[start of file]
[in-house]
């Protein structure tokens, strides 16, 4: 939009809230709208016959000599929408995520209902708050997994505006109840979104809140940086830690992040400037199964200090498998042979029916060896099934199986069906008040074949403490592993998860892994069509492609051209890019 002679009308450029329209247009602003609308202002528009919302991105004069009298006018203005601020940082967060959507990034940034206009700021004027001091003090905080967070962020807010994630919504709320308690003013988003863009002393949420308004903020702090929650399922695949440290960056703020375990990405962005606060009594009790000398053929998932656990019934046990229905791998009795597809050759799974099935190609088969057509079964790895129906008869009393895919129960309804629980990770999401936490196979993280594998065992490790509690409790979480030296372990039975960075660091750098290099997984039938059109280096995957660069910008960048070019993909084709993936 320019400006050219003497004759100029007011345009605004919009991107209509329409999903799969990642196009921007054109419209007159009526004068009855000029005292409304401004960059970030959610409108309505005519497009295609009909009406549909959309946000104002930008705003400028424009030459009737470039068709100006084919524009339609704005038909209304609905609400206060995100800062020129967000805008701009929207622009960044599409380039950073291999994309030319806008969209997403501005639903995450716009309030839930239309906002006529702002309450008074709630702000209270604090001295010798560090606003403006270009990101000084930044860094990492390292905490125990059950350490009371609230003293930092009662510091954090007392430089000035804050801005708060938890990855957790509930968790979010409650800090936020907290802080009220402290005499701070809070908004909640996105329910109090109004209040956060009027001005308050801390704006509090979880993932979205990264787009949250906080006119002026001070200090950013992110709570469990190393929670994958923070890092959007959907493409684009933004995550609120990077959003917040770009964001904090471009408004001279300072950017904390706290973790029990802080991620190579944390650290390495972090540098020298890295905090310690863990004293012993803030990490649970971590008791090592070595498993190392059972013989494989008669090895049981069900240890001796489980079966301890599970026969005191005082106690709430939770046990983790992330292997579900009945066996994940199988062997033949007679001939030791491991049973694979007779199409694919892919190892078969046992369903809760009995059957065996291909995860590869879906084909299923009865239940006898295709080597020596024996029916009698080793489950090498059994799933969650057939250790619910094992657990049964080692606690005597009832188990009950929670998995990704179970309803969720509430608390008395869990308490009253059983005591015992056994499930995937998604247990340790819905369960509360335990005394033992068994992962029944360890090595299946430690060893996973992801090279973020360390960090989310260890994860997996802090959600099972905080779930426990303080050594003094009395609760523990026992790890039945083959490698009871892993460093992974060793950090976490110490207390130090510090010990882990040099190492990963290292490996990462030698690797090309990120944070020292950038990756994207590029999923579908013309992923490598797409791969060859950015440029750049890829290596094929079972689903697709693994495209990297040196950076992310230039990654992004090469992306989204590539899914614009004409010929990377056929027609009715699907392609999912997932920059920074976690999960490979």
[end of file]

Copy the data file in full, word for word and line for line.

[in-house]
């Protein structure tokens, strides 16, 4: 939009809230709208016959000599929408995520209902708050997994505006109840979104809140940086830690992040400037199964200090498998042979029916060896099934199986069906008040074949403490592993998860892994069509492609051209890019 002679009308450029329209247009602003609308202002528009919302991105004069009298006018203005601020940082967060959507990034940034206009700021004027001091003090905080967070962020807010994630919504709320308690003013988003863009002393949420308004903020702090929650399922695949440290960056703020375990990405962005606060009594009790000398053929998932656990019934046990229905791998009795597809050759799974099935190609088969057509079964790895129906008869009393895919129960309804629980990770999401936490196979993280594998065992490790509690409790979480030296372990039975960075660091750098290099997984039938059109280096995957660069910008960048070019993909084709993936 320019400006050219003497004759100029007011345009605004919009991107209509329409999903799969990642196009921007054109419209007159009526004068009855000029005292409304401004960059970030959610409108309505005519497009295609009909009406549909959309946000104002930008705003400028424009030459009737470039068709100006084919524009339609704005038909209304609905609400206060995100800062020129967000805008701009929207622009960044599409380039950073291999994309030319806008969209997403501005639903995450716009309030839930239309906002006529702002309450008074709630702000209270604090001295010798560090606003403006270009990101000084930044860094990492390292905490125990059950350490009371609230003293930092009662510091954090007392430089000035804050801005708060938890990855957790509930968790979010409650800090936020907290802080009220402290005499701070809070908004909640996105329910109090109004209040956060009027001005308050801390704006509090979880993932979205990264787009949250906080006119002026001070200090950013992110709570469990190393929670994958923070890092959007959907493409684009933004995550609120990077959003917040770009964001904090471009408004001279300072950017904390706290973790029990802080991620190579944390650290390495972090540098020298890295905090310690863990004293012993803030990490649970971590008791090592070595498993190392059972013989494989008669090895049981069900240890001796489980079966301890599970026969005191005082106690709430939770046990983790992330292997579900009945066996994940199988062997033949007679001939030791491991049973694979007779199409694919892919190892078969046992369903809760009995059957065996291909995860590869879906084909299923009865239940006898295709080597020596024996029916009698080793489950090498059994799933969650057939250790619910094992657990049964080692606690005597009832188990009950929670998995990704179970309803969720509430608390008395869990308490009253059983005591015992056994499930995937998604247990340790819905369960509360335990005394033992068994992962029944360890090595299946430690060893996973992801090279973020360390960090989310260890994860997996802090959600099972905080779930426990303080050594003094009395609760523990026992790890039945083959490698009871892993460093992974060793950090976490110490207390130090510090010990882990040099190492990963290292490996990462030698690797090309990120944070020292950038990756994207590029999923579908013309992923490598797409791969060859950015440029750049890829290596094929079972689903697709693994495209990297040196950076992310230039990654992004090469992306989204590539899914614009004409010929990377056929027609009715699907392609999912997932920059920074976690999960490979």